Islamic Democracy: The Struggle for and Limits of Recognition
Sadek, Karim Sadek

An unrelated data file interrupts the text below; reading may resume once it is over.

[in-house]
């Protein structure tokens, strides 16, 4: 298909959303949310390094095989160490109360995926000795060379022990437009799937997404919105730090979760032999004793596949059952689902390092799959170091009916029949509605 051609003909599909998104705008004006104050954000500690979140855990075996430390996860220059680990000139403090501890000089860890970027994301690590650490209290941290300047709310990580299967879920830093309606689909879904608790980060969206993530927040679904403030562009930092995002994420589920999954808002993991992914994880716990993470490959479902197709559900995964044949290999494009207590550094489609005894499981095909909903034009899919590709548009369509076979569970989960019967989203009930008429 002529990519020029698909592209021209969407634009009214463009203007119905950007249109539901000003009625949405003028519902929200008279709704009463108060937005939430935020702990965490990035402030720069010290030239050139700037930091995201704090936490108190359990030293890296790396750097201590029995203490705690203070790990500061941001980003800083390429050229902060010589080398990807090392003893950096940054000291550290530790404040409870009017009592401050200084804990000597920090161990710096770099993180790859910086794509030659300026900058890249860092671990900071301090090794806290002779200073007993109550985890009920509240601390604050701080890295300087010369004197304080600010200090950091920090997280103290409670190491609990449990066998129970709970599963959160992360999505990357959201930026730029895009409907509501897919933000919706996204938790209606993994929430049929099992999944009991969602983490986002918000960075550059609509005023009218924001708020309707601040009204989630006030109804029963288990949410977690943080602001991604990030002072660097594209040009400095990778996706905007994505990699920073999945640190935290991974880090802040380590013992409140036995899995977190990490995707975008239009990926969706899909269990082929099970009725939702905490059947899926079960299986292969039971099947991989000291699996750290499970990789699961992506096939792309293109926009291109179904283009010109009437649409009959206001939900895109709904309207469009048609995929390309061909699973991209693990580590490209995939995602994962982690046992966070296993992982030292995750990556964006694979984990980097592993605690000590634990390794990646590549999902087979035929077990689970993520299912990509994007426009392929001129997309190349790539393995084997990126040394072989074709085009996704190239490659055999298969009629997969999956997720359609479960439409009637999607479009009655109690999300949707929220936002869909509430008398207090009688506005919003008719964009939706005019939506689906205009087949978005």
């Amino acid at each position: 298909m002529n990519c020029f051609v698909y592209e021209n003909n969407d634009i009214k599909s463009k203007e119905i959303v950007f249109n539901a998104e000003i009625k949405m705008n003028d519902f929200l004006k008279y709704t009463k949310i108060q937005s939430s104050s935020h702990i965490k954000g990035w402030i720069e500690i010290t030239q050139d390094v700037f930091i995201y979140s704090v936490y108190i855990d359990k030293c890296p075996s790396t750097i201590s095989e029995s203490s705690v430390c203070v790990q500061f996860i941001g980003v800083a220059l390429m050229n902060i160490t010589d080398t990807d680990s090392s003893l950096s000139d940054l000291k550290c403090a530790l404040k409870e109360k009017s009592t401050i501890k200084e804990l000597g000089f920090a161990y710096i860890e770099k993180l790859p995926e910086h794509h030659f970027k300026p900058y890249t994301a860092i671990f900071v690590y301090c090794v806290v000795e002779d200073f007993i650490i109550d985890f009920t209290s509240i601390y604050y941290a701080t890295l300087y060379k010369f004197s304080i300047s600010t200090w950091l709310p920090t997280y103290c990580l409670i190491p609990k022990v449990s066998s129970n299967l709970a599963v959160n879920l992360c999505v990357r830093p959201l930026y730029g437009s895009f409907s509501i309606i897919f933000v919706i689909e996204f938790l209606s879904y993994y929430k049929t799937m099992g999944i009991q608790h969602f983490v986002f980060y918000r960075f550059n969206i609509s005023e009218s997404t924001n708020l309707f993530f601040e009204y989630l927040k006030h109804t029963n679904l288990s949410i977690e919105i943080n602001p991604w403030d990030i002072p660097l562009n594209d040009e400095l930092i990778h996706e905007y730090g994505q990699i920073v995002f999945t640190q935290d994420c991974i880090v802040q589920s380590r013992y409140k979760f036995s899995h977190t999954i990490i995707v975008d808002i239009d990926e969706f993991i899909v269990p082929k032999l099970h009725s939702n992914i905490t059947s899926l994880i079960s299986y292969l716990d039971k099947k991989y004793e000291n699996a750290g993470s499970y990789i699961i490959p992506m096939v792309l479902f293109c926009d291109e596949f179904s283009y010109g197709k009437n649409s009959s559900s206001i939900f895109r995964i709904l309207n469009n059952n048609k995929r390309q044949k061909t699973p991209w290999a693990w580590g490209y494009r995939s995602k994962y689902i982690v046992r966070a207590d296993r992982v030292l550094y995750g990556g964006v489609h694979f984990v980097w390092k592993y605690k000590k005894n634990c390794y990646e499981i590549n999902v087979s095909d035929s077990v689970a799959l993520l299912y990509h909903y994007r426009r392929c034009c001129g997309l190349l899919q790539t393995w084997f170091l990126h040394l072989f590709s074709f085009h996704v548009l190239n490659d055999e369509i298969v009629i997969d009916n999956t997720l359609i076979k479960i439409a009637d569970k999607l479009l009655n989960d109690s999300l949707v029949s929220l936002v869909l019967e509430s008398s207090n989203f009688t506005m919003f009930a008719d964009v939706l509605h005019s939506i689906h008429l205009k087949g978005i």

The post-uprising Arab world is facing a problematic socio-political situation. For some, infusing the political realm with Islamic principles and reasoning - the practice of Islamic politics - is key for their emancipation. For others, such an infusion entails authoritarianism. But, social and political transformation should be driven by local experience, history and aspiration. If so, then to do justice to this social reality, both the emancipatory and the authoritarian potentials of Islamic politics must be accounted for. The challenge of social and political philosophy is to develop a framework that accommodates both, the call for emancipation and the fear from authoritarianism - to unleash the emancipatory potentials of Islamic politics while curbing its authoritarian potentials. The guiding question of this investigation is: How to place Islam in the post-uprising Arab world given that it is perceived as the source of both emancipation and authoritarianism? I tackle this question through a rapprochement, a forging of an intellectual path of sorts, between contemporary Critical Theory and dissident Islamic thought. I focus on Axel Honneth's recognition-based model and Rached Ghannouchi's theoretical conception of the Islamic state. While Honneth provides critical social tools that connects to the moral point of view of social subjects suffering injustice, Ghannouchi gives expression to a characteristically Islamic voice of resistance against a perceived crisis to Islamic identity.In Part I, I reconstruct Ghannouchi's social and political demands in terms of a demand for the recognition of Islamic identity. With an upgraded recognition model I identify the loci of the emancipatory potentials in Islamic politics, and the mechanisms to unleash them. In Part II, I capitalize on some elements in Ghannouchi's thought to make explicit resources internal to the Islamic tradition capable of curbing the authoritarian potentials of Islamic politics. Finally, in Part III, I draw in outline a tripartite political arrangement that combines a robust sense of the Islamic state, the conditions for individual self-realization, and the mechanisms for radical democratic will-formation. The dissertation thus, takes initial steps in developing an Islamic critical theory by putting forward a radically democratic conception of Islamic politics.
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